Map Erosion Sources/Calculate Sediment Budgets
Mapping erosion source areas and predicting sediment supply to streams, rivers and reservoirs is useful in resource use planning and risk mitigation. Analysis of the sources, transports and sinks of sediment on hillsides and in rivers (sediment budgeting) has numerous applications in forestry, restoration, fishery management, wildfire planning, urban planning, watershed management, grazing, climate change and energy (and hydropower) development.
NetMap's erosion prediction tools include:
- shallow landslide
- debris flow
- surface erosion
- Earthflows/deep seated
See example application in Colorado.
NetMap's shallow landslide model uses a topographic index combining drainage area per unit contour length, convergence and hillslope gradient. The topographic index can be calibrated to local conditions using landslide inventory data. Go here for more details.
NetMap's debris flow model uses landslide susceptibility (number per unit area) at the heads of first-order channels, channel gradient, valley confinement and tributary junction angles. For more information, go here.
NetMap uses the WEPP surface erosion model. The Disturbed WEPP model predicts surface erosion and sediment delivery to streams and it can also be used to predict erosion following wildfires.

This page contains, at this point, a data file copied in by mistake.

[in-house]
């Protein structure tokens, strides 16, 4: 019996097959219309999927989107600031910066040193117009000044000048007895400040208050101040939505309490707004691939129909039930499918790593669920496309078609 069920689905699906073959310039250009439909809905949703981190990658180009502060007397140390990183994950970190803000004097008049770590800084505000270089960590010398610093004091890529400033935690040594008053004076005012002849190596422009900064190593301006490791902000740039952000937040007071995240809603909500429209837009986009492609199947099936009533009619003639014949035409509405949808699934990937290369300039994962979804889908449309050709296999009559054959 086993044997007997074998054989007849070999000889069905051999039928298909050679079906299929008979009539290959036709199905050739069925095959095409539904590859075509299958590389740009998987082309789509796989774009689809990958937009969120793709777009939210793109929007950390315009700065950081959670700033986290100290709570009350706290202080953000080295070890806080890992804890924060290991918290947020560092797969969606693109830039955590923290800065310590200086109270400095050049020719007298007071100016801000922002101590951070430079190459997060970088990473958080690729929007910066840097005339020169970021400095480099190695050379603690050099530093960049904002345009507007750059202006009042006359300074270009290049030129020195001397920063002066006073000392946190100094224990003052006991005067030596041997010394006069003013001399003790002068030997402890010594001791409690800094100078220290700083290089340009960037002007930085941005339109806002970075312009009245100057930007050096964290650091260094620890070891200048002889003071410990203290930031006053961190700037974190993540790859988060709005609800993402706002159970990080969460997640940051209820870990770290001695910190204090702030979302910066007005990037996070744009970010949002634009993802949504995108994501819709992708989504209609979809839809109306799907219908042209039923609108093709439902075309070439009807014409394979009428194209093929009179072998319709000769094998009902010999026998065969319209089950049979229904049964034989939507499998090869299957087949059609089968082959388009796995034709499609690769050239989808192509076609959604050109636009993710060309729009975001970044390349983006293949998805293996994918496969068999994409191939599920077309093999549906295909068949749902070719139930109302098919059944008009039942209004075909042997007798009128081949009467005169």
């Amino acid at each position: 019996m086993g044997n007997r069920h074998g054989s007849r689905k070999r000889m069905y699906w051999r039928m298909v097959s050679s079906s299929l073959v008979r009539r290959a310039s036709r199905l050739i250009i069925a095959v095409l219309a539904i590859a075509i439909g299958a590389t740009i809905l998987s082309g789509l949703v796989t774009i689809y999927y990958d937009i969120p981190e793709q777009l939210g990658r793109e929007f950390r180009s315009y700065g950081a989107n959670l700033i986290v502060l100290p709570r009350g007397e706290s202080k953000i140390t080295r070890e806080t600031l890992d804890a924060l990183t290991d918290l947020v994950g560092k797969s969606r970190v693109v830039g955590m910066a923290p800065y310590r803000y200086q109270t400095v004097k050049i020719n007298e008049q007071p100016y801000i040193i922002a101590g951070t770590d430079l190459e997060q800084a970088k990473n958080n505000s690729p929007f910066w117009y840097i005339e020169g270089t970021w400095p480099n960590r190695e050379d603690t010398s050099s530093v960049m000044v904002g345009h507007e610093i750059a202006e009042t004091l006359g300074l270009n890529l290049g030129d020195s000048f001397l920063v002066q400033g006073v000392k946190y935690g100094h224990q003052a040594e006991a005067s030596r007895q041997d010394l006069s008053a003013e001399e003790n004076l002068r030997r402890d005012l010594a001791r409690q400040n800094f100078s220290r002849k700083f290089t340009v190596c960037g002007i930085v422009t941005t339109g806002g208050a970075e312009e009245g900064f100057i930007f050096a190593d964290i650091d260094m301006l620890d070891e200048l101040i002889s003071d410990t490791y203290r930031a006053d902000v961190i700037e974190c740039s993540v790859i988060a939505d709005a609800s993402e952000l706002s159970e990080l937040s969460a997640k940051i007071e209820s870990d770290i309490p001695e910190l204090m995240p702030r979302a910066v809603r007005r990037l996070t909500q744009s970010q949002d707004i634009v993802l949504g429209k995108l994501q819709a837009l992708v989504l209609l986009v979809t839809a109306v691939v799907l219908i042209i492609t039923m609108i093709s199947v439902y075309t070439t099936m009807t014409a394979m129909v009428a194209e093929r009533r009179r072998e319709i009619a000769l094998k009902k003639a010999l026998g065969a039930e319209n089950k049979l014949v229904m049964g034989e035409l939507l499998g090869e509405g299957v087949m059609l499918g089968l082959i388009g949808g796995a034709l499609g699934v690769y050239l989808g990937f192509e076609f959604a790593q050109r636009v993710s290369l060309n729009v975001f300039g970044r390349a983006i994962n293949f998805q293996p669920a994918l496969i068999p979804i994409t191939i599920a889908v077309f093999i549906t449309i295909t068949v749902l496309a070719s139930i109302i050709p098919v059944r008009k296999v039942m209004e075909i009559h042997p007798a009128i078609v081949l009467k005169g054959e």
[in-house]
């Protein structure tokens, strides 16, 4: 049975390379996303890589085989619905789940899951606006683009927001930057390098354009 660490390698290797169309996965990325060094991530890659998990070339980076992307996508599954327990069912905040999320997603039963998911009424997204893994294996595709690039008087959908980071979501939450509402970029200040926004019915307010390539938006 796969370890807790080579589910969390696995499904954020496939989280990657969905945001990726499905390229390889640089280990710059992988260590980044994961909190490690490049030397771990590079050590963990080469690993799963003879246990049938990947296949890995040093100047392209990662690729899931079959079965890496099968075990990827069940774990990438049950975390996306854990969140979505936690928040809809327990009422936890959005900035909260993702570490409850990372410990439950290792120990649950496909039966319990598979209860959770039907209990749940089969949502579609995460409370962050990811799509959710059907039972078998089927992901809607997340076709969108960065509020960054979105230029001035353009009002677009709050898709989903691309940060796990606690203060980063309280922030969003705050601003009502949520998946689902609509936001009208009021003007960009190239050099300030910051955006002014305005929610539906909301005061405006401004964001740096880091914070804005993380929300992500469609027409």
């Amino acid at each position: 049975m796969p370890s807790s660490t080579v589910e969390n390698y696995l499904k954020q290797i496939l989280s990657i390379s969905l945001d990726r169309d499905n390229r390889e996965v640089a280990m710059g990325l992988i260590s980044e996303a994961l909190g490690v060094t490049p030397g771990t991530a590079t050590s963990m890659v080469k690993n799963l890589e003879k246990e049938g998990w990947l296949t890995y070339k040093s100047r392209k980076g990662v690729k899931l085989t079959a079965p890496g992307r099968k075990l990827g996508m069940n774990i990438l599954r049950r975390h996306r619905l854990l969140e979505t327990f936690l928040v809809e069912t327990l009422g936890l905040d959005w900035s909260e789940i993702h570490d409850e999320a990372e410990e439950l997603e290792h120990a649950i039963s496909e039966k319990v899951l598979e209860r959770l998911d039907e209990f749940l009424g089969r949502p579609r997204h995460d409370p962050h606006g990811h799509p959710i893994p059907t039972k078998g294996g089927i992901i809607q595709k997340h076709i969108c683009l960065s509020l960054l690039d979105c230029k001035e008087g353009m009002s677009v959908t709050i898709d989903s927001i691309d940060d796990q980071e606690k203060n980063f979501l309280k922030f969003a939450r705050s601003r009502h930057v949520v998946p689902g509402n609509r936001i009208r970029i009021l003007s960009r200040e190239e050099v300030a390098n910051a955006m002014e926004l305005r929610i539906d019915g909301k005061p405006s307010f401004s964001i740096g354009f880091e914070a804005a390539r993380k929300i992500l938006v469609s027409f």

NetMap's gully erosion tool uses specific drainage area and hillslope gradient and curvature. For more information, go here.
Link Erosion and Sediment Yield to Channel Environments
All erosion predictions are reported to streams via NetMap's Drainage Wings. Channel eye views of erosion allows analysts to examine the spatial variability in sediment supply that can be related to channel sedimentation patterns. See example.
Classify Erosion/Sediment Sources at Scale of Subbasins
All NetMap's erosion predictions, either on the hillside or in the channel, can be summarized at the scale of subbasins.